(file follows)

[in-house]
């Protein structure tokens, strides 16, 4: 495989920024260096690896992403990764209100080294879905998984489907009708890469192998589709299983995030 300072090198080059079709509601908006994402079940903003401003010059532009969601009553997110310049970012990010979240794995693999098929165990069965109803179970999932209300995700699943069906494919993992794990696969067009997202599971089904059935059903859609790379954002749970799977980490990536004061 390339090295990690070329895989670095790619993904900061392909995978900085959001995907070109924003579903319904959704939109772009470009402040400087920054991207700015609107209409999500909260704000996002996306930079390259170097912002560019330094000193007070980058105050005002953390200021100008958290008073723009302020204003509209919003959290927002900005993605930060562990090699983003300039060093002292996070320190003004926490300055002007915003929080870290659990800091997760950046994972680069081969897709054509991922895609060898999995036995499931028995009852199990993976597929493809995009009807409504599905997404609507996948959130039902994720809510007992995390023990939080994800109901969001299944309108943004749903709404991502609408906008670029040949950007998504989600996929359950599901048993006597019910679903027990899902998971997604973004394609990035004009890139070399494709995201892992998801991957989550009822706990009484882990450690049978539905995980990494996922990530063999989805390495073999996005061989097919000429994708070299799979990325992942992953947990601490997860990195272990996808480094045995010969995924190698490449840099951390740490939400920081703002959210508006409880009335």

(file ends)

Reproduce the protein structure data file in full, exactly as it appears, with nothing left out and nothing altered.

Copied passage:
[in-house]
């Protein structure tokens, strides 16, 4: 495989920024260096690896992403990764209100080294879905998984489907009708890469192998589709299983995030 300072090198080059079709509601908006994402079940903003401003010059532009969601009553997110310049970012990010979240794995693999098929165990069965109803179970999932209300995700699943069906494919993992794990696969067009997202599971089904059935059903859609790379954002749970799977980490990536004061 390339090295990690070329895989670095790619993904900061392909995978900085959001995907070109924003579903319904959704939109772009470009402040400087920054991207700015609107209409999500909260704000996002996306930079390259170097912002560019330094000193007070980058105050005002953390200021100008958290008073723009302020204003509209919003959290927002900005993605930060562990090699983003300039060093002292996070320190003004926490300055002007915003929080870290659990800091997760950046994972680069081969897709054509991922895609060898999995036995499931028995009852199990993976597929493809995009009807409504599905997404609507996948959130039902994720809510007992995390023990939080994800109901969001299944309108943004749903709404991502609408906008670029040949950007998504989600996929359950599901048993006597019910679903027990899902998971997604973004394609990035004009890139070399494709995201892992998801991957989550009822706990009484882990450690049978539905995980990494996922990530063999989805390495073999996005061989097919000429994708070299799979990325992942992953947990601490997860990195272990996808480094045995010969995924190698490449840099951390740490939400920081703002959210508006409880009335």